Telling the story

by Eddie Lyons

The story of Jesus is still compelling. The world still needs the Gospel. This generation needs it. Cultural changes in America have not made our country friendlier to the Gospel, but rather the reverse. More and more people declare themselves atheists. There is an all-out fight against God in public discussions like never before. People are now well educated and at the same time biblically illiterate.

I was teaching a Bible study one Wednesday night and a new couple was attending. Both the husband and his wife were very educated and managers where they work. I casually said as we discussed our passage, “You know the story of the Good Samaritan,” and I was going to make my point when this lady raised her hand and said, “I don’t know the story of the Good Samaritan.”

I tried my best not to act surprised and retold the story, but it left me stunned. I realized how little of the Bible the average person knows these days. Child Evangelism Fellowship reports that 60 to 80 percent of children in America are un-churched. That means most kids have never heard a clear and compelling presentation of the Story. The only thing they know about Jesus and the Gospel and Christianity is what they hear on television and in the movies, and most of those references are just for making fun. If we ever needed to pull together as a group of Christ-followers — especially among our pastors and leaders — to do more, to reach more, now is the time.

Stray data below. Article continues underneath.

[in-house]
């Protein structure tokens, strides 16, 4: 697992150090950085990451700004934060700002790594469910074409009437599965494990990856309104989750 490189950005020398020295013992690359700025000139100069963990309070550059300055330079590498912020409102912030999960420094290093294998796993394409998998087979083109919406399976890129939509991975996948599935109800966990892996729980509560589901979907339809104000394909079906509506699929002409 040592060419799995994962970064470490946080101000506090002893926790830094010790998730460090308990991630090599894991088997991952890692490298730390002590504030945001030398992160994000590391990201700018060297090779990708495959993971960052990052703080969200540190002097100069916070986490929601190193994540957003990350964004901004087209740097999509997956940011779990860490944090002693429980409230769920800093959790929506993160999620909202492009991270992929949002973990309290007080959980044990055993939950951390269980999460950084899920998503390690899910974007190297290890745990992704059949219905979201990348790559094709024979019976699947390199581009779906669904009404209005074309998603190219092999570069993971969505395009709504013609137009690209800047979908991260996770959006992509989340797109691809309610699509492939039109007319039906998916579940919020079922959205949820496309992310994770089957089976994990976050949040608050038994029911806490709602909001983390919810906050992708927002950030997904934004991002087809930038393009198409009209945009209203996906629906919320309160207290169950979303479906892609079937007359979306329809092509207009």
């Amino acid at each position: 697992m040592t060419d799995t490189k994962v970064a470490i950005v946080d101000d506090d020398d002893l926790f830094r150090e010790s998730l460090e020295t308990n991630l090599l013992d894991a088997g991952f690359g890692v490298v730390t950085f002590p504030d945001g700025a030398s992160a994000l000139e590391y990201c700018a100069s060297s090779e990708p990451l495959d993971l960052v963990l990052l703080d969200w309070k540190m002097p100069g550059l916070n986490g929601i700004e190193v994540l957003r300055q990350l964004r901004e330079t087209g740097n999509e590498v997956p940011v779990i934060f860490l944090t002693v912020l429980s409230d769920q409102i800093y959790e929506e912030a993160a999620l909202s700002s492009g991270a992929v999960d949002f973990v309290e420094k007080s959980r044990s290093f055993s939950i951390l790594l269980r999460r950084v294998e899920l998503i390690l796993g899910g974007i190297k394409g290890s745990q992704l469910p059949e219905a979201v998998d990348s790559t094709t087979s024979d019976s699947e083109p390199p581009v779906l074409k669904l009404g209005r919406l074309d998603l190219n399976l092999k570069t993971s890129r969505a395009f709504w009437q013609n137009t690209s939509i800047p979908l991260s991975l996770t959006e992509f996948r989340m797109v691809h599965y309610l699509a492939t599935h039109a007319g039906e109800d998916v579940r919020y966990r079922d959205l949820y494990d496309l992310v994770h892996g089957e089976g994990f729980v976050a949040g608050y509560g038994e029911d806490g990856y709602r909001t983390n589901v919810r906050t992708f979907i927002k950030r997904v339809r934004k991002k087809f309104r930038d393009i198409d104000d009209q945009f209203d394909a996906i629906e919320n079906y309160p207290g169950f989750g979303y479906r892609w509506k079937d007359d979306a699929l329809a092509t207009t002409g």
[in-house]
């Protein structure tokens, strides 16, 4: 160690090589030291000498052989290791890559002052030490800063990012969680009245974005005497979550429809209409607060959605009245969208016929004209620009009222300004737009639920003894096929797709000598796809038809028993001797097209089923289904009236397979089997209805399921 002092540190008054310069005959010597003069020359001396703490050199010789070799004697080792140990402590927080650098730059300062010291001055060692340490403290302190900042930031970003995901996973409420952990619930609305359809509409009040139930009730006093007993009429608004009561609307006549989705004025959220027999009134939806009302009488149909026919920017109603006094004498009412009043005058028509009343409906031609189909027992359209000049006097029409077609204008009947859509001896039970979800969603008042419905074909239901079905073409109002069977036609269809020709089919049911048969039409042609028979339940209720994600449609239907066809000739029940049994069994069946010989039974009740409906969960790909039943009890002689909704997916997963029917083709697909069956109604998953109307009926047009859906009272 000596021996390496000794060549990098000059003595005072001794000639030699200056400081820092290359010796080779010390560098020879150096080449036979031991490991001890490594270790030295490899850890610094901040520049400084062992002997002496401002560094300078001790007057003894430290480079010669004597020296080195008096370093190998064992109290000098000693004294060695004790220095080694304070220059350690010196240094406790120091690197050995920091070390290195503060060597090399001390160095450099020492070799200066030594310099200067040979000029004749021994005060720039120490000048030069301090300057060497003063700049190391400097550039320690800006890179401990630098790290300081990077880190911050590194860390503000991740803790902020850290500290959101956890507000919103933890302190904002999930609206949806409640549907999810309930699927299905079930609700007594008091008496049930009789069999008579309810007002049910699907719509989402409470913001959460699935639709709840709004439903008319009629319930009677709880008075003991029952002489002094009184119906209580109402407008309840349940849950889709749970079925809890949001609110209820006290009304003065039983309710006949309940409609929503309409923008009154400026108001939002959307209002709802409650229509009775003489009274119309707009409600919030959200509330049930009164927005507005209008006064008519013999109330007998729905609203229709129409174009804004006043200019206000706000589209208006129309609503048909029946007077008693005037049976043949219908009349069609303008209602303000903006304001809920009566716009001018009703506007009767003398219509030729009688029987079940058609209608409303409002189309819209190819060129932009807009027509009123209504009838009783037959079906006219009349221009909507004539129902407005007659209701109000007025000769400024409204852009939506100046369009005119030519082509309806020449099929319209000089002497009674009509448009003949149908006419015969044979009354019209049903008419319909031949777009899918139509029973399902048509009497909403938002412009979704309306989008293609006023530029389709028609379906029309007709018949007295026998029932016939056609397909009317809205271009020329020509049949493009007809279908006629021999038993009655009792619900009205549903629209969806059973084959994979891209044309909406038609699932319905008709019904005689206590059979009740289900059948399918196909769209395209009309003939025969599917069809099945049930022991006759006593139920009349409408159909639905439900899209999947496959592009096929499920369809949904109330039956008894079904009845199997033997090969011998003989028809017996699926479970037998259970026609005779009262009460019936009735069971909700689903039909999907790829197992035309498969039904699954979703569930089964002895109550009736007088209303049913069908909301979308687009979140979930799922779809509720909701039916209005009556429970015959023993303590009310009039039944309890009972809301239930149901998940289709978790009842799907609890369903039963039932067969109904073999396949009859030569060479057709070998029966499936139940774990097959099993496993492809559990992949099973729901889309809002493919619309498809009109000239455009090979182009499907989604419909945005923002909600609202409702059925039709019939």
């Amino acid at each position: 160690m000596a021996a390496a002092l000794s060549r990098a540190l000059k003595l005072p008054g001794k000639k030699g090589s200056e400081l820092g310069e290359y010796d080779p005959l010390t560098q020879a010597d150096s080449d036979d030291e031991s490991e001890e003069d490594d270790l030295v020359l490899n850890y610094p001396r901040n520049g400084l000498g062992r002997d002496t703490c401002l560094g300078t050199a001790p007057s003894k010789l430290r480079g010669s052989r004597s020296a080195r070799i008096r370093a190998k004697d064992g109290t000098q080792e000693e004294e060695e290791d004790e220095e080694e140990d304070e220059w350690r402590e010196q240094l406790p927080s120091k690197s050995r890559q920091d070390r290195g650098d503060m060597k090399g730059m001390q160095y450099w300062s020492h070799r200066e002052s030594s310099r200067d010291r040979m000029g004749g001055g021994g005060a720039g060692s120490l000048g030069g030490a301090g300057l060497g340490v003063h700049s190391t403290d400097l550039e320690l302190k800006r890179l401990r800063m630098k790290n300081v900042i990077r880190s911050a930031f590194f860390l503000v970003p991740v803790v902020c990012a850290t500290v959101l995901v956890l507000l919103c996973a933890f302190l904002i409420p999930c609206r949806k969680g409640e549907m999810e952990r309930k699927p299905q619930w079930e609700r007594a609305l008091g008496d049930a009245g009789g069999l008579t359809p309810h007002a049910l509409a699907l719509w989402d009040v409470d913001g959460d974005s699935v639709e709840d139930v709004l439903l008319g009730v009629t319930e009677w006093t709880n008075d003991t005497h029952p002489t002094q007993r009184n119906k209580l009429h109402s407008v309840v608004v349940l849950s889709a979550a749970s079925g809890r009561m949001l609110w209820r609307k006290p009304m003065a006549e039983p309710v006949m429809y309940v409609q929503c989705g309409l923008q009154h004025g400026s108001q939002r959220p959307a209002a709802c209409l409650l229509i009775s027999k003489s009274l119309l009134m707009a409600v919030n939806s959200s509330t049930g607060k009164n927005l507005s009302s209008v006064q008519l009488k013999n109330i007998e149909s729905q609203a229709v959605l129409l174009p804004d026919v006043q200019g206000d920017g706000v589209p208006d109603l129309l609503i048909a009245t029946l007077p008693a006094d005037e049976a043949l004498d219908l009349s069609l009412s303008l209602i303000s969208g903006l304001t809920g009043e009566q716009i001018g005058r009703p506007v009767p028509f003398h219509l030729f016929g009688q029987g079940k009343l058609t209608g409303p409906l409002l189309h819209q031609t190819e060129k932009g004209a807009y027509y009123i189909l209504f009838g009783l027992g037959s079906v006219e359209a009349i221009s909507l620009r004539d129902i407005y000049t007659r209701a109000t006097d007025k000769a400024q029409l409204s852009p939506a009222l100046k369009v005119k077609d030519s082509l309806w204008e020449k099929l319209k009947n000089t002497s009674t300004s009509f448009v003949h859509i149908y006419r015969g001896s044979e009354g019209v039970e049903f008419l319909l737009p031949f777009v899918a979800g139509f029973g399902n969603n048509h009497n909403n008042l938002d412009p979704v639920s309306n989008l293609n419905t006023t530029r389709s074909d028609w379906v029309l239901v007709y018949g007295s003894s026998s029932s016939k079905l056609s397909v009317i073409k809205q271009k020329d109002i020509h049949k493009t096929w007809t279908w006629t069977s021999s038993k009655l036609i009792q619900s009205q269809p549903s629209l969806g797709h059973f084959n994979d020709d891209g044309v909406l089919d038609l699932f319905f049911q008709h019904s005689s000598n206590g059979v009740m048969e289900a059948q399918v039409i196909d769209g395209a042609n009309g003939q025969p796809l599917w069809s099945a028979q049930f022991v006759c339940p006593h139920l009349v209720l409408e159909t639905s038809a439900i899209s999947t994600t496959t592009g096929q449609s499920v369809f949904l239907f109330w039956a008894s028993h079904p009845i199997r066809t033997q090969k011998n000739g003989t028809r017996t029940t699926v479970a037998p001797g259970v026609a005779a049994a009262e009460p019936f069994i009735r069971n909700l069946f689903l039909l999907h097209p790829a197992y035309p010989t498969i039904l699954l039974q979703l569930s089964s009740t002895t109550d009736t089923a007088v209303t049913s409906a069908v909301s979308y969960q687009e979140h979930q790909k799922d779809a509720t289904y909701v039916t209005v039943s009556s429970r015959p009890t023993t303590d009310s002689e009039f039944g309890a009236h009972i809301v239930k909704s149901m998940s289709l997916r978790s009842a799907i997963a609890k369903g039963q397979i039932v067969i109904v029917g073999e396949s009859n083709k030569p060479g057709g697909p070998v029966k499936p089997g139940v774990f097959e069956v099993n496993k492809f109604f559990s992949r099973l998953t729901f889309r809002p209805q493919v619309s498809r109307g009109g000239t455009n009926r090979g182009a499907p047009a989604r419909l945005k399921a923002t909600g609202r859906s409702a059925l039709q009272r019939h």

John (not his real name) was invited to church by a guy who attends High Street. John is a big guy, towering over me more than six feet tall. He attended church several weeks before I met him. One day the guy who invited him to church came to me and told me John was, in his words, “ripe for the picking.”

I set up a time to visit with him. John told me how this guy kept pestering him to come to church. Usually he was pretty good about refusing these invitations from people, but for some unknown reason, this time John decided to go to church.

And then he said, “When you preached, it was like you were speaking straight to me. Every week I returned, the message was like it was me you were talking to.”

John began to weep. I explained that what he was really feeling was God speaking to him, and I invited him to accept Christ. As we began to pray, he started but could not finish because he was weeping so much. He finally pulled himself together and accepted Christ. He now is in church pretty much every Sunday with his wife and son. This never gets old to me.

Our Fellowship was built on stories like this one thousands of times over. Let’s not let these stories be just a part of our past. Let’s do all we can to work together to keep these stories part of our present and lay a foundation for generations to come.